Women of color making an impact on state politics
Kelley Bates | 8/18/2011, 1:22 p.m.
Gov. Deval Patrick’s daughter Sarah Patrick, Colette Phillips, City Councilor-at-Large Ayanna Pressley and journalist and activist Sarah Ann Shaw gathered July 21 at the historic League of Women for Community Service in Boston for the Women’s Pipeline for Change’s first community outreach. (Photo courtesy of Women’s Pipeline for Change)
It was 103 degrees of power in the room. It was a sweltering evening last month when I stepped into the historical League of Women for Community Service to celebrate women of color moving into positions of public power.
Underneath the chandeliers stood women of color of all ages, swinging fans by their faces as the sweat rolled down. The sweat masked tears as Doris Bunte, the first African American woman ever to serve in the Massachusetts Legislature, indulged us in the truth of what happened to her.
She told us she wasn’t mistreated for being black, but for being female in a male dominated Statehouse. Male elected officials tried to push her around, but she stood her ground and led her constituency with competence and grace.
Fast forward to today, and Suffolk County Sheriff Andrea Cabral, the first woman sheriff in Massachusetts, spoke eloquently about women’s progress, but also about the ongoing challenge of women steeped in self-doubt when deciding to run for office.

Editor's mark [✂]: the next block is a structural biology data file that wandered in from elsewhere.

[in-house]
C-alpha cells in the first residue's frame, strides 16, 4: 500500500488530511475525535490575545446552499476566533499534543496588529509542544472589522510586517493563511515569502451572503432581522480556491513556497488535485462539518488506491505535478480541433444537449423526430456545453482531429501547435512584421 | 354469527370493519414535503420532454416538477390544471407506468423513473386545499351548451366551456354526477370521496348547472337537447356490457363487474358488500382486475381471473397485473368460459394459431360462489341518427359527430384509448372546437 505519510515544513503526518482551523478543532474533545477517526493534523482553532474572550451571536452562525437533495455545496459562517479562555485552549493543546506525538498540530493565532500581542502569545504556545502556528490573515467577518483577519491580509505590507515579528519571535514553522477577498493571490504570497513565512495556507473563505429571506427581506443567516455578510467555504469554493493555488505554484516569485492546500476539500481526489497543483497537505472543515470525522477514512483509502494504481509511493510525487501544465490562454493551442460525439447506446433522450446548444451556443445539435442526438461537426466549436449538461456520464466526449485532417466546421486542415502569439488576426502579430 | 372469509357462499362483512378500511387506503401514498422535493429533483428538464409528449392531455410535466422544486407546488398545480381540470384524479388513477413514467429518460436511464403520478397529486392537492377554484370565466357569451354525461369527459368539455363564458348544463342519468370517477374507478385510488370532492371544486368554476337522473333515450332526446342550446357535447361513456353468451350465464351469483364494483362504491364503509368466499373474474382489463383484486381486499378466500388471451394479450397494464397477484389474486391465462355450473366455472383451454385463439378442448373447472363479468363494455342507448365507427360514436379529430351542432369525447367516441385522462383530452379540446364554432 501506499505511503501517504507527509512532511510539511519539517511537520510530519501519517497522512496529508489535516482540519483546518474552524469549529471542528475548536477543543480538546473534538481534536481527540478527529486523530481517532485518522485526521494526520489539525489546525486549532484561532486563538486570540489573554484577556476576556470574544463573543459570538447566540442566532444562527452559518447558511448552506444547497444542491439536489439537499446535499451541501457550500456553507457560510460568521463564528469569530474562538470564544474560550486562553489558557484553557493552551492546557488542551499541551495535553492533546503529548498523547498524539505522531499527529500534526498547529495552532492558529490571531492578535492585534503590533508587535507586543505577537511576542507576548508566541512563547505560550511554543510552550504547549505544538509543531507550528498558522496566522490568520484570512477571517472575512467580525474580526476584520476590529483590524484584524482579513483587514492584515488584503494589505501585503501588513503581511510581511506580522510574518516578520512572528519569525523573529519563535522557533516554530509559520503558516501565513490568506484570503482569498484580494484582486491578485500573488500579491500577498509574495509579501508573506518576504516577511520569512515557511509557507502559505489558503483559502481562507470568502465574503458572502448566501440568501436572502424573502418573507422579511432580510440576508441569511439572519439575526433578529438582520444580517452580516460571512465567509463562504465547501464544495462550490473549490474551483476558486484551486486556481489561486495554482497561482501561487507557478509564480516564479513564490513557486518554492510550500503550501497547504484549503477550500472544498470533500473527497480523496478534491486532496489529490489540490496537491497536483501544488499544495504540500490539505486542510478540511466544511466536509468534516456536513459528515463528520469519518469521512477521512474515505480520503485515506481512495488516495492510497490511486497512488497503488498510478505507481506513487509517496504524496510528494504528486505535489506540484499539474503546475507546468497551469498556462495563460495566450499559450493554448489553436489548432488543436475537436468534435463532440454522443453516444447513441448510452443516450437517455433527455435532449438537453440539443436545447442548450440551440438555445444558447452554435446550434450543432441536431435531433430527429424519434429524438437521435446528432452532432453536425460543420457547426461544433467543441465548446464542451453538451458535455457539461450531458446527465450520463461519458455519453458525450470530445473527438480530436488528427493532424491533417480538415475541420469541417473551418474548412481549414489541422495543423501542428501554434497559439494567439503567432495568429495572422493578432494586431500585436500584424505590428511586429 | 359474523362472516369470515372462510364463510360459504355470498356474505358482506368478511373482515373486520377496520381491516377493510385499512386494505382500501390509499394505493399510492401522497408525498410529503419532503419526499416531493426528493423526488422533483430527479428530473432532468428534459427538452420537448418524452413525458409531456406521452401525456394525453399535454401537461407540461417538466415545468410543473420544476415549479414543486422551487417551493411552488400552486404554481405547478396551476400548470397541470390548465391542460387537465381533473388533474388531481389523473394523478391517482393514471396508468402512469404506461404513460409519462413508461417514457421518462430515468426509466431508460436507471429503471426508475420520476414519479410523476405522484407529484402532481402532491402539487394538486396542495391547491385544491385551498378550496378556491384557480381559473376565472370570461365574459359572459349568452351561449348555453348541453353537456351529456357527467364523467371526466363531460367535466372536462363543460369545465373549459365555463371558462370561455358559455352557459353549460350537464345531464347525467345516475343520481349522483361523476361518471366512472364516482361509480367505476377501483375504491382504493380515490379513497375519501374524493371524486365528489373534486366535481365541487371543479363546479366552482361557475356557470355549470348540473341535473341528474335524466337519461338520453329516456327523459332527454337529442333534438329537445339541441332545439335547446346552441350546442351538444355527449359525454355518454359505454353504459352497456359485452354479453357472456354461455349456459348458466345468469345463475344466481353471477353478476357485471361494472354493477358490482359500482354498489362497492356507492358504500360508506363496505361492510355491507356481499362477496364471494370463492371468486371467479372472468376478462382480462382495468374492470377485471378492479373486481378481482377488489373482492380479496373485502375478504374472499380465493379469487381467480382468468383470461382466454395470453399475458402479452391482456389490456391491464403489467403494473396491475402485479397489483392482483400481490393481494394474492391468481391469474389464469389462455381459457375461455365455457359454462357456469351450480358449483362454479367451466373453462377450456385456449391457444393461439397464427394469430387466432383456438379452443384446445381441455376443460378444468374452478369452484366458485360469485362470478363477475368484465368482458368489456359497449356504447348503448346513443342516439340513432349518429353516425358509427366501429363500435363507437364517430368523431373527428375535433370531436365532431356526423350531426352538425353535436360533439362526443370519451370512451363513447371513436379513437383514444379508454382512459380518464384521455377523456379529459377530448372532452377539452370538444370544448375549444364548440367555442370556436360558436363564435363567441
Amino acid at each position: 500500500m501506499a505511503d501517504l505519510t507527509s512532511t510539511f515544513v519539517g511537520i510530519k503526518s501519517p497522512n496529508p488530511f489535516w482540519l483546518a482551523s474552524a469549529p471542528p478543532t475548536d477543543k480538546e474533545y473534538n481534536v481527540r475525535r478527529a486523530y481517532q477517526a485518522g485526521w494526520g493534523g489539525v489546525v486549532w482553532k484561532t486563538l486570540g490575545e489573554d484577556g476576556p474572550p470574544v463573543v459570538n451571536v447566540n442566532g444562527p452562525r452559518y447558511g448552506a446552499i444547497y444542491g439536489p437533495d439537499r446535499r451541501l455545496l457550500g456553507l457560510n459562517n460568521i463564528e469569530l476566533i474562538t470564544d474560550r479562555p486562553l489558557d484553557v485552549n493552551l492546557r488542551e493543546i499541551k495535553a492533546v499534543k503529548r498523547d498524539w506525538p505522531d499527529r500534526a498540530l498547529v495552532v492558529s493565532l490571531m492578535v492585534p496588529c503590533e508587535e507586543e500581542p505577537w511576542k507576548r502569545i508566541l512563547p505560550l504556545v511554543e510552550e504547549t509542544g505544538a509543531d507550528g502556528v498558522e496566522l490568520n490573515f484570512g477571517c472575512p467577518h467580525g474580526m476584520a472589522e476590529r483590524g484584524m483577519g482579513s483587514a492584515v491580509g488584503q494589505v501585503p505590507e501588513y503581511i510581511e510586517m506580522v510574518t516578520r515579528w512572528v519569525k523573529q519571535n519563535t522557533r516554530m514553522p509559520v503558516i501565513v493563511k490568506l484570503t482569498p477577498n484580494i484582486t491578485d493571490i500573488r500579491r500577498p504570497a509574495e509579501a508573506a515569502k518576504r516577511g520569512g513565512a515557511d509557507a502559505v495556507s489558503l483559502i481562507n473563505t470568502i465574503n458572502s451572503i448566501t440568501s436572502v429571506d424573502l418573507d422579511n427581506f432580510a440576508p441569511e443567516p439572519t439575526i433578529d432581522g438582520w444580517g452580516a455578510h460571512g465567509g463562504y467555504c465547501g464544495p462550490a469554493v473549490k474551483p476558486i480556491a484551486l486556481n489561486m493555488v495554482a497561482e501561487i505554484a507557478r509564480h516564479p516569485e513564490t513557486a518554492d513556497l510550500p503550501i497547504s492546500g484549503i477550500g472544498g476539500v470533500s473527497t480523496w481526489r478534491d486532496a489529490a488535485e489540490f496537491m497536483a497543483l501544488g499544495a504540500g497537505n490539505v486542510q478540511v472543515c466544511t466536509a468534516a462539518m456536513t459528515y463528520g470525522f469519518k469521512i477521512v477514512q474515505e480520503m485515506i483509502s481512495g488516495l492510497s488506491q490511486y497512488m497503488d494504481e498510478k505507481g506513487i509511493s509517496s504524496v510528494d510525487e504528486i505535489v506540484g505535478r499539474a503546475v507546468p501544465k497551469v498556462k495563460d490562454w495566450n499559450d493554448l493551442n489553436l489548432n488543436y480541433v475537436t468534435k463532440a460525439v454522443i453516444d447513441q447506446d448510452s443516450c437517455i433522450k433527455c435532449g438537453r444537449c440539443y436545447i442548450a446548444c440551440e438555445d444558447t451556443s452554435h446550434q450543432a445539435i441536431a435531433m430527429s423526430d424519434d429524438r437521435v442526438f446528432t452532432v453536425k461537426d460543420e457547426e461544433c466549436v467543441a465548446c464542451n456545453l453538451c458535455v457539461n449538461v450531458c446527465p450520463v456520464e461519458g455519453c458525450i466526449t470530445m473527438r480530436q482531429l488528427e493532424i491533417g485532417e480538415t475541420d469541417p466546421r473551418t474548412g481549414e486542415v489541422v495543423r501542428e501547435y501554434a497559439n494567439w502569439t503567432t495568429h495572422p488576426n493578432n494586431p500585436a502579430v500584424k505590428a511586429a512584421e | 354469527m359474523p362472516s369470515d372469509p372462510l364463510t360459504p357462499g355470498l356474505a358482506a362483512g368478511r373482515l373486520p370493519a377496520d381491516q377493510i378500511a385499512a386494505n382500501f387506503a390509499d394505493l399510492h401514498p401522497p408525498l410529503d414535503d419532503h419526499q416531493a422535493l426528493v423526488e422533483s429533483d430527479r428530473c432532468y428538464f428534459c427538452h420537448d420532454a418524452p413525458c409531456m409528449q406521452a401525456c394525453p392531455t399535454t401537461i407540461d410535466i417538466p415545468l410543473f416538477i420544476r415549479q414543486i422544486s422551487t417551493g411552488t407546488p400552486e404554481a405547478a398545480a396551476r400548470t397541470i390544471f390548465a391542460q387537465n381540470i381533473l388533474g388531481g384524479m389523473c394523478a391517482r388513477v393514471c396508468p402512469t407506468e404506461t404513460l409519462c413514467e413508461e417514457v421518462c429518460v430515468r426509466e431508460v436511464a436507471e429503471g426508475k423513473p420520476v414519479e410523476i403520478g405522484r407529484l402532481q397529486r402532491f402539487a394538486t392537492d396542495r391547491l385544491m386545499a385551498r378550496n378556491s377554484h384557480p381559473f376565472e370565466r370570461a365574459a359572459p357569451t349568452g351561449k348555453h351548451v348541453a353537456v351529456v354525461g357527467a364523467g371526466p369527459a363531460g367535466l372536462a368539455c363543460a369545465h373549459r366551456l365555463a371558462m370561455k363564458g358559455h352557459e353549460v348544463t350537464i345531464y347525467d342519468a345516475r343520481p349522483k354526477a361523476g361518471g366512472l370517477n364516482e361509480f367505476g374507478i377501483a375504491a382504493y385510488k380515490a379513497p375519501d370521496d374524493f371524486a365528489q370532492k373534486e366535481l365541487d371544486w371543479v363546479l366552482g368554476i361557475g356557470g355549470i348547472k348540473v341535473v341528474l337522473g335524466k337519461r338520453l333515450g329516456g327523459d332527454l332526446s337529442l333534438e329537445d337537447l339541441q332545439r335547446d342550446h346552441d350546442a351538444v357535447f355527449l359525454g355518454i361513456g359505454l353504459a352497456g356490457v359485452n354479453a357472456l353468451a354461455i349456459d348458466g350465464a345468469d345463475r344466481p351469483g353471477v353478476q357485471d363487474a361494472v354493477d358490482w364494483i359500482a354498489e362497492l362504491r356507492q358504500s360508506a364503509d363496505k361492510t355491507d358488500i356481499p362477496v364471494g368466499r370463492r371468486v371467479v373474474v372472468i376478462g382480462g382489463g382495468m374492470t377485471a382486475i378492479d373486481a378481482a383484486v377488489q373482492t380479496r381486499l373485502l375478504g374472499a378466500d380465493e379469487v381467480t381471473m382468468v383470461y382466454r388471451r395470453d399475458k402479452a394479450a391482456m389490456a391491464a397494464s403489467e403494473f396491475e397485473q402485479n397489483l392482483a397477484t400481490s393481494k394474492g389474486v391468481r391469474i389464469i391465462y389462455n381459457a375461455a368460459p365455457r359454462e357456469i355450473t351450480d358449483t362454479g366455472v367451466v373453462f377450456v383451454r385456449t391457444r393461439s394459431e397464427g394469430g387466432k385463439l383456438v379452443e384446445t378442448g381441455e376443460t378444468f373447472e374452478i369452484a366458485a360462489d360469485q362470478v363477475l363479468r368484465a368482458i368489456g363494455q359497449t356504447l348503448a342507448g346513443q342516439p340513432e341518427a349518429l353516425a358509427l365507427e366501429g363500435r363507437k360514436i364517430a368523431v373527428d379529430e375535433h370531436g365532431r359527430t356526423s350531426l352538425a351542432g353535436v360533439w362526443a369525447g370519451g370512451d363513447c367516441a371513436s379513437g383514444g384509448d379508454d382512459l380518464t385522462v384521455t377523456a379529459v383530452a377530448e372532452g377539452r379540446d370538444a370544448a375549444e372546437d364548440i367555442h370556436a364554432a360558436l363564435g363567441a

She told of how the support to win is crucial in determining whether a woman runs or just stands in the shadows. Councilor Ayanna Pressley, the first woman of color Boston city councilor stood in the same room next to Sheriff Cabral. Two firsts, and hopefully not the last.
There are now only two female Boston city councilors on the 13- member body. Only 24 percent of Massachusetts state legislators are women, and the 2011 Legislature has the lowest number of women serving since 1998. Women of color make up only two percent of our state Legislature.
A number of groups supporting women to run for office stood in that room with Bunte. They started an initiative called the Women’s Pipeline for Change to break down barriers that women of color face when seeking office. They awarded five women fellowships to study women of color in politics including the first female Asian mayor in Massachusetts, Lisa Wong, a 32-year-old daughter of Chinese immigrants.
Around her stood a group of young Asian women in their 20s and 30s, observing Wong as a beacon of hope in their political future. Unlike the days of Bunte, next to them, stood three men: state Rep. Jay Kaufman and Boston City Councilors Felix Arroyo and Tito Jackson, looking on, paying tribute, overjoyed to stand in support of the women around them.
It was unbearably hot inside that room, but no one wanted to leave. The promise of women of color taking their rightful place in politics and every hall of power was palpable like every bead of hearty sweat, and everyone wanted to be a part of it.
Kelly Bates is the executive director of Access Strategies Fund and an advisor to the Women’s Pipeline for Change.